Randy Albelda (Ph.D., University of Massachusetts) is a professor of economics and has worked as research director of the Massachusetts State Senate's Taxation Committee and the legislature's Special Commission on Tax Reform. Her research and teaching covers a broad range of economic policies affecting low-income families. She has written on welfare reform, paid family leave policies, racial and gender divisions in occupations, the distribution of family income and earnings, and gender and race bias in radical theories of labor market segmentation.
Marcellus Andrews earned a BSBA from the Wharton School of University of Pennsylvania as well as an MA, MPhil and PhD in economics from Yale University. Andrews has been a full professor and chair of economics at Wellesley College and the first Lilian and Nathan Ackerman Professor of Equality and Justice in America at the School of Public Affairs, Baruch College, City University of New York. Andrews comments on public affairs and economics in the pages of The Nation and on National Public Radio’s business affairs journal Marketplace. Andrews is the author of many academic articles published in specialist journals as well as The Political Economy of Hope and Fear: Capitalism and the Black Condition in America (NYU Press, 1999). His current book projects are Economic Policy and the Road to Social Justice (completed manuscript) and Re-imagining American Freedom (in progress).
Ha-Joon Chang (Ph.D., University of Cambridge) has taught at the Faculty of Economics, University of Cambridge since 1990. His most recent books include 23 Things They Don't Tell You About Capitalism (2011), Bad Samaritans: The Myth of Free Trade and the Secret History of Capitalism (2007), Kicking Away the Ladder – Development Strategy in Historical Perspective (2002), which is the winner of the 2003 Myrdal Prize, Restructuring Korea Inc. (with Jang-Sup Shin, 2003), Globalization, Economic Development and The Role of the State (2003), and Reclaiming Development – An Alternative Economic Policy Manual (with Ilene Grabel, 2004). Ha-Joon Chang has worked as a consultant for numerous international organisations, including various UN agencies, the World Bank, and the Asian Development Bank. He is the winner of the 2003 Gunnar Myrdal Prize and the 2005 Wassily Leontief Prize.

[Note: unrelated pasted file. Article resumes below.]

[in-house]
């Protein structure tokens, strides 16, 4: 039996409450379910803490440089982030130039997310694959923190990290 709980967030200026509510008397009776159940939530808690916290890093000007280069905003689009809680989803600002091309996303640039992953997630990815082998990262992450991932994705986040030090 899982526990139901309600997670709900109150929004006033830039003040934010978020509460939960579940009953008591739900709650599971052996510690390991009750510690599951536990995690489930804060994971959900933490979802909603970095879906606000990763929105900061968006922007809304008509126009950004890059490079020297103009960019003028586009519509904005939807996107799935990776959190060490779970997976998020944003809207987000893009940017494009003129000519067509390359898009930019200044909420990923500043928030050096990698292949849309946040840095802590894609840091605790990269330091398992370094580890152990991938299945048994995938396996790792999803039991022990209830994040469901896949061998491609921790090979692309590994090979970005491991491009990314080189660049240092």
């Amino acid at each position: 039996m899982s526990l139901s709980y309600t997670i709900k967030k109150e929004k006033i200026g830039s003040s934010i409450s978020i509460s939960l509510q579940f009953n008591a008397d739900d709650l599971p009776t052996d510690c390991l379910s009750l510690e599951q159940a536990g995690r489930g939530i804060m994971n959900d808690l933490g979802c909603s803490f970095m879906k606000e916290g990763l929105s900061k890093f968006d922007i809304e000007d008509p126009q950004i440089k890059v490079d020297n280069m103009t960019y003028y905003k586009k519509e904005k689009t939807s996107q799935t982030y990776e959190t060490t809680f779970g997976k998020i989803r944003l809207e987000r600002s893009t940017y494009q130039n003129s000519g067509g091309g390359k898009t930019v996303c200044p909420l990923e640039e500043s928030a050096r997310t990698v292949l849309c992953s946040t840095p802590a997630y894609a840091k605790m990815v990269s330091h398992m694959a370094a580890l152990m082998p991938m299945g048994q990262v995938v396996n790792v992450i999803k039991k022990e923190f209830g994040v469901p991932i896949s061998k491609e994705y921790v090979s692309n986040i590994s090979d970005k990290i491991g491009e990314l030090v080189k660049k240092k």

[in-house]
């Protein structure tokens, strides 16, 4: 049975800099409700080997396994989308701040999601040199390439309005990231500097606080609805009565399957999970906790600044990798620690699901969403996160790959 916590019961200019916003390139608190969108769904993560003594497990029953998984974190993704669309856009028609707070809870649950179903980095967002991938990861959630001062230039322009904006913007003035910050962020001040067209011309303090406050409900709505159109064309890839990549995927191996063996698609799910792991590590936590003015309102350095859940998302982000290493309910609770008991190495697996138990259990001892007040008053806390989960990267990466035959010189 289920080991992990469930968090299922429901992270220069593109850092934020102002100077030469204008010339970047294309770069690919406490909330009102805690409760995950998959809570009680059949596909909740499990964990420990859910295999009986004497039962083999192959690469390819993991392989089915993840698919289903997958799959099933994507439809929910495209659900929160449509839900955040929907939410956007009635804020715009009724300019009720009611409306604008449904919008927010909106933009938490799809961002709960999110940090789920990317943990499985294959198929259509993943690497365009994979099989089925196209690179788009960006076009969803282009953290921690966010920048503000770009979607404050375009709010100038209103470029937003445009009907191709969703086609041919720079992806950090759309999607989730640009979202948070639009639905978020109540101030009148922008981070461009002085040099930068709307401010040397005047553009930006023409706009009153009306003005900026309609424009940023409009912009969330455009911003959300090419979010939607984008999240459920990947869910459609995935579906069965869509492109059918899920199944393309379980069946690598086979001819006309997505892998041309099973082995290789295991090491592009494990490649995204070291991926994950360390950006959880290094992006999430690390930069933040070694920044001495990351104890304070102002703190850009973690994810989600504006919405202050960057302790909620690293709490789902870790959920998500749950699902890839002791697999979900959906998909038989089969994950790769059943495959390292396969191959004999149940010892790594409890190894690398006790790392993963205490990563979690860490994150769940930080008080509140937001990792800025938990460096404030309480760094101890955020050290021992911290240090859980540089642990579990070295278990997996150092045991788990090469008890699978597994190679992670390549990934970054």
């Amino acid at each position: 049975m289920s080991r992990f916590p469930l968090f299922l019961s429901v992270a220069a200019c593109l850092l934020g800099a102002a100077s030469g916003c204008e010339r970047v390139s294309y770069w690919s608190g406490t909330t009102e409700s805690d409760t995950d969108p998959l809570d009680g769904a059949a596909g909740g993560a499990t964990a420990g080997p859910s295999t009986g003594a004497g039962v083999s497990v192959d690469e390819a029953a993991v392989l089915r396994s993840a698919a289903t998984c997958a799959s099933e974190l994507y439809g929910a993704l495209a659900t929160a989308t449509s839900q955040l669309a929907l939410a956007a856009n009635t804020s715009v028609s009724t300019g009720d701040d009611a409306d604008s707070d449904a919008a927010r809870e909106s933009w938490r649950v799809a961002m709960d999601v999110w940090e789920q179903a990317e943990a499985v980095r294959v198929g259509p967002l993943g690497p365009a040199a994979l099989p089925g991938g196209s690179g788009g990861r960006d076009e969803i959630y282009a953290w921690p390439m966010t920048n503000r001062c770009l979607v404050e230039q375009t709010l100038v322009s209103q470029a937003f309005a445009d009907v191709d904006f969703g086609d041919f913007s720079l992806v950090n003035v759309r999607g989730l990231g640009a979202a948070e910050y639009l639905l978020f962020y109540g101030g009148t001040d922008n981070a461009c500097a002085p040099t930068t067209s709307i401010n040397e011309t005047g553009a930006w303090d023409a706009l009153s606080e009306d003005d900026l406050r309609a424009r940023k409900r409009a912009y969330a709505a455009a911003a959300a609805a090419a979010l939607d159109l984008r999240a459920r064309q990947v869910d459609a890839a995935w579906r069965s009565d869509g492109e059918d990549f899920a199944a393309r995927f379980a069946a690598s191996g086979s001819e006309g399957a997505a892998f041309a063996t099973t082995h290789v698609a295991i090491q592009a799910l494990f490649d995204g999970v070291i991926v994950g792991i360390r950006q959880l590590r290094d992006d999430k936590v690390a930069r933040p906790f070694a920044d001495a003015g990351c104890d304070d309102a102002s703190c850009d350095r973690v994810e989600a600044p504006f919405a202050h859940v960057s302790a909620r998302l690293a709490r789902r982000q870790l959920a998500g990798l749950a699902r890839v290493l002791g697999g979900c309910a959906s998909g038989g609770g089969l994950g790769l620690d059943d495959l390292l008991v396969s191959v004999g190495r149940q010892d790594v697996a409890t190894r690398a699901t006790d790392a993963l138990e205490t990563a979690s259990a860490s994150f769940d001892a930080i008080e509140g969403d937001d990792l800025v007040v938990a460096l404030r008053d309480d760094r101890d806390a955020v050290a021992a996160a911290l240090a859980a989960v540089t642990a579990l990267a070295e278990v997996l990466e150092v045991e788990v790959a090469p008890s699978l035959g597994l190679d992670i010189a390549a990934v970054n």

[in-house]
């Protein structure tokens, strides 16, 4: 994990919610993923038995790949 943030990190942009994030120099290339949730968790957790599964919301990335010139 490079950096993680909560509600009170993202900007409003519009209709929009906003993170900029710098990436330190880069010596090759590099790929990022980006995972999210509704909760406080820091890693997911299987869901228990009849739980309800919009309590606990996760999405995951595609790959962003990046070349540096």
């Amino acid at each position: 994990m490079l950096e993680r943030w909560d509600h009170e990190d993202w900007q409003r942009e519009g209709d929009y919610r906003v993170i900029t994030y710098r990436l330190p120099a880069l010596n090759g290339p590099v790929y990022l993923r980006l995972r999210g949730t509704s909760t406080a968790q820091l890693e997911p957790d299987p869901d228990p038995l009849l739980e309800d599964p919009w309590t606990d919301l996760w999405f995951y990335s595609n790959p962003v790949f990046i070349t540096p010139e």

Niki T. Dickerson (Ph.D., University of Michigan, Sociology) studies the structural features of the U.S. labor market that enable or hinder access to employment opportunities for marginalized workers. Her current work investigates the role of residential segregation in the job allocation process and patterns of race/gender occupational segregation in the U.S. labor market. The National Academy of Science recently awarded her a HUD post-doctoral fellowship to study the impact of residential segregation on the race gap in unemployment and other employment outcomes for blacks and Latinos in marginalized communities in U.S. metropolitan areas.
Shawn Fremstad is an attorney and has written extensively on a broad range of social and fiscal policy issues. He is the editor of inclusionist.org and has worked as a consultant and advisor for several national nonprofits and think tanks, including the Brookings Institution, Catholic Charities USA, Center for Community Change, Green for All, National Council of La Raza, the National Immigration Law Center, PolicyLink, and The Workforce Alliance. He was previously Deputy Director of Income Security at the Center on Budget and Policy Priorities, and an attorney and policy specialist for legal services programs in Minnesota. He holds a J.D. from the University of Minnesota Law School and has studied art and design at the Maryland Institute College of Art.